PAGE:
However, the contraception mandate is part of a broader effort to erode the right to exercise of one’s conscience. At first, having contraception grew out of an individual’s right to exercise his or her conscience with regard to reproduction. The contraception mandate and similar debates on the state suggests that certain favored liberties will be transformed into rights that can be enforced by the state against those who refuse to facilitate their exercise. This is hardly the death of conscience as we know it, but it portends a radical shift in how we view and respect conscience. While certainly conscience should yield to certain paramount social priorities, this is hardly one of those priorities.

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Daniel Maguire, Professor of Theology, Marquette University

Galileo would have welcomed the bishops’ current fixation on sexual-reproductive issues. In his day their focus was on the stars; their attention has shifted to the pelvic zone where they are once again stumbling and bumbling, claiming authority on issues where they have no privileged expertise. Increasingly, Catholic laity no longer dance to their music, especially on sexual reproductive issues where they and their theologians have long since had a change of mind. On issues like birth control the bishops are effectively in schism.

Their current zeal and bullying tenor has more than a tinge of panic. Their seminaries are emptying, clergy sexual crimes and hierarchical cover-ups are being exposed, whole dioceses are going bankrupt. Time for a little diversionary stress on birth control?

Unfortunately, Catholic disarray is not just church business. The bishops are would-be amphibians, demanding sectarian privileges, while playing big and tough in the public square. They are awash in inconsistencies, wanting and needing public finances for their institutions but violating the consciences of the diverse publics they serve in their tax-supported institutions.

They base their case on a fallacy, grasped and supported by the religious right and Republican hopefuls. “Religious freedom” is their bogus cry. They claim “religious freedom” to violate the religious freedom and conscience rights of all who are served in their establishments.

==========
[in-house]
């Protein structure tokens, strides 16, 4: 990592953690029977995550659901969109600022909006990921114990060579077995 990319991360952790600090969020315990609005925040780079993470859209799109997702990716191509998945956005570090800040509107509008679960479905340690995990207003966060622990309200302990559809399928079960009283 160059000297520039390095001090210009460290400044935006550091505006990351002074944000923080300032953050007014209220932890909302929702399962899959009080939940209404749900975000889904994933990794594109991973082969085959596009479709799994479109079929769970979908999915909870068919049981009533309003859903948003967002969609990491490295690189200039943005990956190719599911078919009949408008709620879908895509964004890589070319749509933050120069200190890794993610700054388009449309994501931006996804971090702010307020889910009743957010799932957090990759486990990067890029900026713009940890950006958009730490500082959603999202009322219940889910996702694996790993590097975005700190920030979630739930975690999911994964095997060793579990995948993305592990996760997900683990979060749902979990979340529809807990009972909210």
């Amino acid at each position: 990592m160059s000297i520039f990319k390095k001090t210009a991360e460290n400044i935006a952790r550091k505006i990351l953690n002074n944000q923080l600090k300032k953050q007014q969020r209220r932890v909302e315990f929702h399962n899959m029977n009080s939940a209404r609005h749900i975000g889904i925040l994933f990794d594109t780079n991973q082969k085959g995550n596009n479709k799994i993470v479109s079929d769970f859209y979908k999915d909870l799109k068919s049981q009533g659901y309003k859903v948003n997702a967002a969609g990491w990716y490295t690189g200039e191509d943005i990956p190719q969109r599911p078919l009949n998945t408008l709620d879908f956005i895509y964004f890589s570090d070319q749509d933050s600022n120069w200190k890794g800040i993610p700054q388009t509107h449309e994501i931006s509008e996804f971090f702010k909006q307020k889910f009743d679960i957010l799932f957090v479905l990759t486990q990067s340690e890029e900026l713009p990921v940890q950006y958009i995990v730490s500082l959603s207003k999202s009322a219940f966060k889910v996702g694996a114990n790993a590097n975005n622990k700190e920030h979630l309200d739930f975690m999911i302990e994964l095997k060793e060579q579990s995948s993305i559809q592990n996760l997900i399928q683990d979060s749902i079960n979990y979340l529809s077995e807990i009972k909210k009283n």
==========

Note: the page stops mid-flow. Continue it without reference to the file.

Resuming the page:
All this hierarchical ruckus may serve to raise the overdue question of whether Catholic hospitals should face the sunset rule. They began before the state saw its obligation to bring health care to the poor. They can no longer provide for the poor without massive state aid, including tax-exempt status. (Tax exempt = tax shifted, meaning someone else has to pay).

Before the state saw its duty to respond to fires, Catholic monks rose to the need. They stopped when the state took over. Otherwise we would have Catholic firehouses, such as, for example, The Immaculate Conception Fire Company. The question is: are Catholic hospitals, like Catholic firehouses, anachronistic and anomalous remains of a mission no longer theirs?

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Kathleen Sands, Associate Professor of American Studies, University of Hawaii at Manoa

The contraception dispute is about power. Who has to pay and who rides free? Who controls reproduction and who is controlled? Whose beliefs can determine public policy—or veto it—and whose beliefs don’t matter? “Religion” cannot adjudicate the fair distribution of power, because the word is always already a prisoner of power.

Consider that “religion,” here, excludes even most Catholics. It discounts Catholic women (most of whom use contraception) and the Catholic Health Association, which accepted the Obama compromise. It discounts the vast majority of all American women, for whom the decision to use contraception is a matter of conscience. “Religious liberty” won’t help them if they work for a Catholic employer and, in fact, will deny them a benefit to which they’re legally entitled. Indeed, this “religious liberty” contradicts current jurisprudence, which clearly states that the Constitution does not provide “religious exemptions” to generally applicable laws.